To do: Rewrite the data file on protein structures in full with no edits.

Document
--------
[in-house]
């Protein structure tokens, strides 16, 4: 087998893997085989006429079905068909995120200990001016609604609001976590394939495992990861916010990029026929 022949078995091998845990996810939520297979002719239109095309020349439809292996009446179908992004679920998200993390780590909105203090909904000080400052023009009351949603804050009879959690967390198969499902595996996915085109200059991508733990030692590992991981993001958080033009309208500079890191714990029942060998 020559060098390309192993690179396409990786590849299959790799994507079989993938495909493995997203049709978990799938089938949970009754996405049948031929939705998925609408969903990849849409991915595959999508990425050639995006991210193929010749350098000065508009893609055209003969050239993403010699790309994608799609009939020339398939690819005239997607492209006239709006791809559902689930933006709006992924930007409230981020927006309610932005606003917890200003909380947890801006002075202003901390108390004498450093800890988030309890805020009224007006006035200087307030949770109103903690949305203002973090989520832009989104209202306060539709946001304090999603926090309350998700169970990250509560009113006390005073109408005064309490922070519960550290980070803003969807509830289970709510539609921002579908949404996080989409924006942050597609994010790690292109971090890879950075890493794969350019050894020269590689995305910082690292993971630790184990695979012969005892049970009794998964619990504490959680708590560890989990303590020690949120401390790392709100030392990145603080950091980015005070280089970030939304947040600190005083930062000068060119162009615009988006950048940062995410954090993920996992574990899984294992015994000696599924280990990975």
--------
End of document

[in-house]
């Protein structure tokens, strides 16, 4: 087998893997085989006429079905068909995120200990001016609604609001976590394939495992990861916010990029026929 022949078995091998845990996810939520297979002719239109095309020349439809292996009446179908992004679920998200993390780590909105203090909904000080400052023009009351949603804050009879959690967390198969499902595996996915085109200059991508733990030692590992991981993001958080033009309208500079890191714990029942060998 020559060098390309192993690179396409990786590849299959790799994507079989993938495909493995997203049709978990799938089938949970009754996405049948031929939705998925609408969903990849849409991915595959999508990425050639995006991210193929010749350098000065508009893609055209003969050239993403010699790309994608799609009939020339398939690819005239997607492209006239709006791809559902689930933006709006992924930007409230981020927006309610932005606003917890200003909380947890801006002075202003901390108390004498450093800890988030309890805020009224007006006035200087307030949770109103903690949305203002973090989520832009989104209202306060539709946001304090999603926090309350998700169970990250509560009113006390005073109408005064309490922070519960550290980070803003969807509830289970709510539609921002579908949404996080989409924006942050597609994010790690292109971090890879950075890493794969350019050894020269590689995305910082690292993971630790184990695979012969005892049970009794998964619990504490959680708590560890989990303590020690949120401390790392709100030392990145603080950091980015005070280089970030939304947040600190005083930062000068060119162009615009988006950048940062995410954090993920996992574990899984294992015994000696599924280990990975």